The Next War
"I'm going to be killing people. I'm actually joining the Marines and will be doing this in real life."
War springs eternal. Compare the words of the 18-year-old boy quoted above by Philadelphia radio station WRTI, as he was wielding a pretend machinegun at a video-game parlor/Army recruiting center at a Philly shopping mall, with those of two neocons, Charles Robb and Charles Wald (retired senator and general, respectively), writing last month in the Washington Post:
"We cannot afford to wait indefinitely to determine the effectiveness of diplomacy and sanctions. . . . Instead, the administration needs to expand its approach and make clear to the Iranian regime and the American people: If diplomatic and economic pressures do not compel Iran to terminate its nuclear program, the U.S. military has the capability and is prepared to launch an effective, targeted strike on Tehran's nuclear and supporting military facilities."
We're running out of time to act, they add, turning the fear crank, ratcheting up the pressure like good used car salesmen. Iran could have a nuclear bomb by the end of the year, they warn, citing no evidence for this assertion. Evidence? They all but cried: "We don't want the smoking gun to be a mushroom cloud."
With Adm. Mike Mullen's ambivalent acknowledgment several days ago on "Meet the Press" that the military indeed has a plan for invading Iran, to be used if necessary, "the next war" has begun, suddenly, to take shape in the media. No public input needed! We're the spectators here. Stay tuned. We'll bring it to you live.
Missing, of course -- of course! -- in any discussion of a no-nonsense military solution to Iran's nuclear intransigence is: A) the least reflection on the disastrous quagmire of the current wars, which were sold as quick-strike operations to eliminate immediate threats (which, in the case of Iraq, turned out not to exist); B) any assessment of the damage we have done, to the Afghans, the Iraqis or ourselves, or of the multi-trillion-dollar cost of these debacles; C) any reflection on our own hypocrisy (we have 5,113 nuclear warheads; our allies, including Israel, have as much as a thousand more), or a consideration of the logic of Iran's own self-protective instincts, i.e., that if they actually possess a bomb the U.S. is far less likely to invade their country.
Instead what we get is the grown-up, Ph.D.-level equivalent of the naïve 18-year-old Marine wannabe playing war at the Army's entrapment, I mean recruitment, center in Philadelphia. Effective, targeted strikes! This'll be awesome!
But more worrisome to me than neocon op-eds is the sense of inevitability -- indeed, reverence -- that accompanies "impartial" mainstream reportage of war, especially the war that hasn't been fought yet. The unspoken understanding is that war is a high-level, classified decision made in the public's interest but utterly divorced from its input or wishes.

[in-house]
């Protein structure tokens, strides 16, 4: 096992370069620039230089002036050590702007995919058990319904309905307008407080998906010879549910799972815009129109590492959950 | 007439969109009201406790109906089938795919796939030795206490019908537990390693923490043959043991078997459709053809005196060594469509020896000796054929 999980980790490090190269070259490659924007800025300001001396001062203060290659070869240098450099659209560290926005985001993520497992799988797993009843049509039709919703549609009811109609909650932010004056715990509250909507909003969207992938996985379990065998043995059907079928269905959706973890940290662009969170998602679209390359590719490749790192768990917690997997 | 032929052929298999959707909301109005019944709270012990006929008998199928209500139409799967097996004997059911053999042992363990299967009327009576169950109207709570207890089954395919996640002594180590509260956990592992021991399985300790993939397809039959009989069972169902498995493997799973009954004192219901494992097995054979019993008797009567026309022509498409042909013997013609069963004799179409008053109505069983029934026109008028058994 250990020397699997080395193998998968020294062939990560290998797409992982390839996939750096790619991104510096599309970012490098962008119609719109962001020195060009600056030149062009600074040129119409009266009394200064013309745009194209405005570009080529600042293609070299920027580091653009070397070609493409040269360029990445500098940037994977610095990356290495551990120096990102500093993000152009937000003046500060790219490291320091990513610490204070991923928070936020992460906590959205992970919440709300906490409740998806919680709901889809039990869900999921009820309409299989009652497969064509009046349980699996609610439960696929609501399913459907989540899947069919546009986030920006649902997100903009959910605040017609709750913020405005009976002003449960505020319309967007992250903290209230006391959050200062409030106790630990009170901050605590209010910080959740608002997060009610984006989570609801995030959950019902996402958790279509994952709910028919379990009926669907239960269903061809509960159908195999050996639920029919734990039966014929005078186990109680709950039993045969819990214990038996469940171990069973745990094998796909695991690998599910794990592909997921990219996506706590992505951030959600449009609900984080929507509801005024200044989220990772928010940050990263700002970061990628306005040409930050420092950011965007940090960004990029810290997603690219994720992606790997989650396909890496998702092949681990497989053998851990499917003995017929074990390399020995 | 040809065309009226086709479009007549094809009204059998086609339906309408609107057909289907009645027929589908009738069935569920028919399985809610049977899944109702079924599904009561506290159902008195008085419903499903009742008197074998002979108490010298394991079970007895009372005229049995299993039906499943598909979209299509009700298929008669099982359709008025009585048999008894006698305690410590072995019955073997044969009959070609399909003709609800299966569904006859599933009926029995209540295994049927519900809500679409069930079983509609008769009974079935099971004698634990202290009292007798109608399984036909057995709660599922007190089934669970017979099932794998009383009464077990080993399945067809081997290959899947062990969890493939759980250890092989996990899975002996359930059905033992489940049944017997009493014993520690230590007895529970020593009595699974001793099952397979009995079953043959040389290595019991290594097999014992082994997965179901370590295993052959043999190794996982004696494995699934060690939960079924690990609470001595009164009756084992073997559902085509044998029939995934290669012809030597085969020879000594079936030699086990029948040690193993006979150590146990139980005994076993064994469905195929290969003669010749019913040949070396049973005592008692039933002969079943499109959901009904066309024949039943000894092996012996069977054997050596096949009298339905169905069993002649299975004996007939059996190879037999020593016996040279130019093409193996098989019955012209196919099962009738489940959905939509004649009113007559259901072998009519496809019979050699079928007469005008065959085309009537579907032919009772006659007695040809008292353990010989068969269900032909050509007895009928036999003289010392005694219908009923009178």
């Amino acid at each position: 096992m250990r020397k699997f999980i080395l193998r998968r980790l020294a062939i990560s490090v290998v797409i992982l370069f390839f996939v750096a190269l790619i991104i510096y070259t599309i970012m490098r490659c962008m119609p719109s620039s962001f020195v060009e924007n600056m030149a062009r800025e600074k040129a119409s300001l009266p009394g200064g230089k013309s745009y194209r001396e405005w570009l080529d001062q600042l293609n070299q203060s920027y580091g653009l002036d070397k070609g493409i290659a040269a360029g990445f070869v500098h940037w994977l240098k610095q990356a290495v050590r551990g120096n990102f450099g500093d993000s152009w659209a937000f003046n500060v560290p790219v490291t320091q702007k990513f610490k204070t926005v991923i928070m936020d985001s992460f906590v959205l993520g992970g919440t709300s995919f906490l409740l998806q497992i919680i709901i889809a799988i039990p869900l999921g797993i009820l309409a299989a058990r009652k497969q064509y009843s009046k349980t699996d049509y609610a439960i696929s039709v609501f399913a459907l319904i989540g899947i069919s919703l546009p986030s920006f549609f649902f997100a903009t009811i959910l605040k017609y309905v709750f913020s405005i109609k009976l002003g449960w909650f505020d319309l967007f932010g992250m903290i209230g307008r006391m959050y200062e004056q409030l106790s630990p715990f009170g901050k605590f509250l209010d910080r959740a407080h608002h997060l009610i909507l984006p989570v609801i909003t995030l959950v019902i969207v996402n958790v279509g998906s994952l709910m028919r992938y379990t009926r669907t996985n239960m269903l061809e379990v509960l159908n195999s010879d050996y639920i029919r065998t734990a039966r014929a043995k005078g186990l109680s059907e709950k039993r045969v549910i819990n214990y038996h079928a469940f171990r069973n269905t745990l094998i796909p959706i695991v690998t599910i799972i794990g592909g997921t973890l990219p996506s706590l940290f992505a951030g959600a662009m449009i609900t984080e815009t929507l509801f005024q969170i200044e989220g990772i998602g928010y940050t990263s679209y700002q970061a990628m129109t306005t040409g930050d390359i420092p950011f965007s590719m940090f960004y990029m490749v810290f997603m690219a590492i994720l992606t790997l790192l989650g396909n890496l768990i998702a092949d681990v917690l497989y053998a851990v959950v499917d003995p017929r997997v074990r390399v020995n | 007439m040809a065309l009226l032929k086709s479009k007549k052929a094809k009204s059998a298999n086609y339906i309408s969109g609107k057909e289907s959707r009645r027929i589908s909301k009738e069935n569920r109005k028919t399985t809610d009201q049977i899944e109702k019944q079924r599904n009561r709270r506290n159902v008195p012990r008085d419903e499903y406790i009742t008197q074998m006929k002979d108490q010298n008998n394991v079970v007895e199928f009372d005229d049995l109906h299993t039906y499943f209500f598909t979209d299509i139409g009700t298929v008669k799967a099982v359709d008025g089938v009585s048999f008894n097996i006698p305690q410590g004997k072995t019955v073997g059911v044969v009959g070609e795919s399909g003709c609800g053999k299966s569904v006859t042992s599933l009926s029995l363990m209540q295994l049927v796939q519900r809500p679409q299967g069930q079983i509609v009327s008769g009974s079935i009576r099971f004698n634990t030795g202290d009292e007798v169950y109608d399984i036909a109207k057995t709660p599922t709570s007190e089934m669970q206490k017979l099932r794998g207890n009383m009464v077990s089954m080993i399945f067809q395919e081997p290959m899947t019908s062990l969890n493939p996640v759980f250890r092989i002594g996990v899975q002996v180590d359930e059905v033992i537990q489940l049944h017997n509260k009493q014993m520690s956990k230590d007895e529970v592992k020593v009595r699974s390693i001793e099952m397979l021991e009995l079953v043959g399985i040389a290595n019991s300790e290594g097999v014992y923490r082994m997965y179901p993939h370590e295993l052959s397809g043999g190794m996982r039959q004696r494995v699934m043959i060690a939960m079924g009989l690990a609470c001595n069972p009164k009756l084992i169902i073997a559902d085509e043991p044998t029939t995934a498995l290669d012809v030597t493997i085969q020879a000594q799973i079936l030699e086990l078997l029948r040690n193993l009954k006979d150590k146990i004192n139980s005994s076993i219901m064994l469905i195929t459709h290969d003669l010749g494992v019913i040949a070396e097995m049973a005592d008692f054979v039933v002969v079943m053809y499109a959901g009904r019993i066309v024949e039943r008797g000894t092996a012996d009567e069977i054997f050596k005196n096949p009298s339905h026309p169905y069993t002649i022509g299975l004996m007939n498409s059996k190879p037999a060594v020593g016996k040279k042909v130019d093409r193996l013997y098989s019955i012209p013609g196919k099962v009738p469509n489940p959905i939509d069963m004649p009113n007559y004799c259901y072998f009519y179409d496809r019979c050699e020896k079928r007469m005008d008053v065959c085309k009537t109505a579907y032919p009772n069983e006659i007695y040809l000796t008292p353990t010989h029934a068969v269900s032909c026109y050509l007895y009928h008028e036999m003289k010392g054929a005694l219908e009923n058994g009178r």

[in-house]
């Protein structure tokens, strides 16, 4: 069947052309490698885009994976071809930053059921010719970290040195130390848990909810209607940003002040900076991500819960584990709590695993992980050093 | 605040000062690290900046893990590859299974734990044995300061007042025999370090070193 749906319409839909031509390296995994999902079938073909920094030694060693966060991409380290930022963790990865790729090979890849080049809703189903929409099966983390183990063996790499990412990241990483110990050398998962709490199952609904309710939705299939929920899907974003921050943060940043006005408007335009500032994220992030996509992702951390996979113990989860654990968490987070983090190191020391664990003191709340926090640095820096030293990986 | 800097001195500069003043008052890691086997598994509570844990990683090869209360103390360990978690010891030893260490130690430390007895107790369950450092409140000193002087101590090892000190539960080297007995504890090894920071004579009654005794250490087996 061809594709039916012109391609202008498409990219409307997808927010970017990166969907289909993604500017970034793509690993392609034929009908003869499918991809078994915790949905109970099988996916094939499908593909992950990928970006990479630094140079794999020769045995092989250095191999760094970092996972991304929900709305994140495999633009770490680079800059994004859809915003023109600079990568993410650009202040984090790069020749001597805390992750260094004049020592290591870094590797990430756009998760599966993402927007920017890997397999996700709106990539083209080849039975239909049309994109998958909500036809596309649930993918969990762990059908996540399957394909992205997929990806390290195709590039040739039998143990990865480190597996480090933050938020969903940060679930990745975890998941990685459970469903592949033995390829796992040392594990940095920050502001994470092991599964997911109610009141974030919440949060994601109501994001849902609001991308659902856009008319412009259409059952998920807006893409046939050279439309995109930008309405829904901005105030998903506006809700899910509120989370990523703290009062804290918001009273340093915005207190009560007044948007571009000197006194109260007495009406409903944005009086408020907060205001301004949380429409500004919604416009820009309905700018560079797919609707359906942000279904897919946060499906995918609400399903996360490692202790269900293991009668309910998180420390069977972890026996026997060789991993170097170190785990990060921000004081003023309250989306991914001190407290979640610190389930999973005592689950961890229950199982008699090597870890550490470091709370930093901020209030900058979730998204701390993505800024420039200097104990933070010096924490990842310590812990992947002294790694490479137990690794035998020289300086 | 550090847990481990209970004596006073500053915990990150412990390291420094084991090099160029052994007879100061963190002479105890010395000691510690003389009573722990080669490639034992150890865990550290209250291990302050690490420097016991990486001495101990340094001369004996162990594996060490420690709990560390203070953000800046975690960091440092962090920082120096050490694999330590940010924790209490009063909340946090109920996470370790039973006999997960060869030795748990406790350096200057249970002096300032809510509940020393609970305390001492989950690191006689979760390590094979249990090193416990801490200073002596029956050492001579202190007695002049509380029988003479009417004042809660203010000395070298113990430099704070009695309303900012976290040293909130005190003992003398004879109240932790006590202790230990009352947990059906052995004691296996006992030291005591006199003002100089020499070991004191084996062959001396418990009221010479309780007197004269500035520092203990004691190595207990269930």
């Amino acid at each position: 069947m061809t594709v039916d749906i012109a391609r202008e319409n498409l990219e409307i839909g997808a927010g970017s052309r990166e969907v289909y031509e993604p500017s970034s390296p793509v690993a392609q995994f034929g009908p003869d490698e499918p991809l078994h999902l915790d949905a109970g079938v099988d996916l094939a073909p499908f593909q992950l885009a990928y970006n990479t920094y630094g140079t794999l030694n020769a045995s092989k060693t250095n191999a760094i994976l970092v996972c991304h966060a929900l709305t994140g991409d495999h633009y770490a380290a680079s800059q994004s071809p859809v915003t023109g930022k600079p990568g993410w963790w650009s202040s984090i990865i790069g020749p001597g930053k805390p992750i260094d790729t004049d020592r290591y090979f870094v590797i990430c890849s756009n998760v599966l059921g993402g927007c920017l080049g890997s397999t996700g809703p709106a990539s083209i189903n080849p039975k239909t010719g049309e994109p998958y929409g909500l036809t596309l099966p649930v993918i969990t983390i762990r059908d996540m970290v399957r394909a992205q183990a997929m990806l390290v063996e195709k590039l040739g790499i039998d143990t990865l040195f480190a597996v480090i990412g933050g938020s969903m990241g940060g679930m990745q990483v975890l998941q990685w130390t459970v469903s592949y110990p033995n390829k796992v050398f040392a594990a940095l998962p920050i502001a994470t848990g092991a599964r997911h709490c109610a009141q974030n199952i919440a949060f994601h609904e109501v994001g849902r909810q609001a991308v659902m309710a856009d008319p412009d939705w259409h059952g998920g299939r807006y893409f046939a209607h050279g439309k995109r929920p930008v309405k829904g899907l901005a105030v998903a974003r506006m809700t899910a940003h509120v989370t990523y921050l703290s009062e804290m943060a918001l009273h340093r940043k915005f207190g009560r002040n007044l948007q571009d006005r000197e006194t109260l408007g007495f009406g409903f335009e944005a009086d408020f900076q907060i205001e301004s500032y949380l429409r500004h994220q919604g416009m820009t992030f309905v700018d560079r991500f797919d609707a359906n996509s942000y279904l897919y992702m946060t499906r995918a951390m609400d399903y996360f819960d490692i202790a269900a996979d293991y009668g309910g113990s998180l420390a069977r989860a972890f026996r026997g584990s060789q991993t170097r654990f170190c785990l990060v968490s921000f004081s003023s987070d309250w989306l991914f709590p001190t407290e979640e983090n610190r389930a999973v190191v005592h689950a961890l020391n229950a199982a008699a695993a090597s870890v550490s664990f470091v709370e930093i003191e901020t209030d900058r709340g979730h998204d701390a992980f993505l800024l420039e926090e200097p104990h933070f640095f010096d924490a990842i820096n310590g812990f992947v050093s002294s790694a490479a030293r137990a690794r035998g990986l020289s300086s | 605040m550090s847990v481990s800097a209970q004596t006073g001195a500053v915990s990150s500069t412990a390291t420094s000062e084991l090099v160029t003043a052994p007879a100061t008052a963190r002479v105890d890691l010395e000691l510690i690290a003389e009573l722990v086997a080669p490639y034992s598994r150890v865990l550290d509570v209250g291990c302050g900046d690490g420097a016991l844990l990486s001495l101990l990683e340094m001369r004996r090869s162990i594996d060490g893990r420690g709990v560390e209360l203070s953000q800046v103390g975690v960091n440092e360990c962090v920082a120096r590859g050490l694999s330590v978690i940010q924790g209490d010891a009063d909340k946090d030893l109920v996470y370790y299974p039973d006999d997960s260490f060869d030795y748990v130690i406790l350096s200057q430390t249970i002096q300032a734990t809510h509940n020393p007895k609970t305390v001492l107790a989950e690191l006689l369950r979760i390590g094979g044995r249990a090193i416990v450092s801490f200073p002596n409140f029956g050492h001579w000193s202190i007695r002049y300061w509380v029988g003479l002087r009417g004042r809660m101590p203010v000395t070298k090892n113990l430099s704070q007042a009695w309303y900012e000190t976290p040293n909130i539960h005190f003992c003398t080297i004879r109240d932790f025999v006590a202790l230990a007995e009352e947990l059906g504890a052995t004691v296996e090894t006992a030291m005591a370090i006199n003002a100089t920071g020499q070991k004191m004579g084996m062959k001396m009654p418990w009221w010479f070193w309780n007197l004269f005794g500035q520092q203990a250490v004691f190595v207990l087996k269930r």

In an essay published on AlterNet in March, Frank Joyce wrote: "Thanks to the superseding power of the transnational corporation, democracy ‘peaked' in the United States some time ago."
I fear he's right. The military-industrial consensus has no interest in democratic input. Consider the helplessness even of Dwight Eisenhower, whose famous warning about the military-industrial complex came in his farewell address, as he was surrendering the reins of power. He made his point as a private citizen, not as an elected official with a plan to curb it.
A little-discussed adjunct to the military-industrial complex is the entertainment industry, which, in the 50 years since Eisenhower issued his plea for awareness, has burrowed deep into the American and global psyche, turning violence into an ever more exhilarating abstraction. Thus the announcement of each virgin war generates a wave not of horror but excitement.
"A culture of killing and violence has become embedded in human consciousness," writes Michel Chossudovsky. This means that World War III, perhaps set off by a U.S. invasion of Iran, is possible.
But there is a latent counterforce to all of the above. The industrial wars of the last century have created an extraordinary blowback problem for the global war profiteers. In the United States, we don't dare reinstitute the draft. Not only was the draft the focal point of the antiwar movement, but the draftee Army eventually rebelled against the war and brought it to a halt. There is a huge antiwar movement in the U.S. and around the globe, awaiting a single spark of ignition to manifest in the 21st century.
My fervent hope is that this happens sooner rather than later -- that the mere threat of an invasion of Iran is enough to shatter the corporate war consensus. Let's take geopolitics out of the hands of the profiteers. Let's reclaim our democracy before it's too late.
© 2010 TRIBUNE MEDIA SERVICES, INC.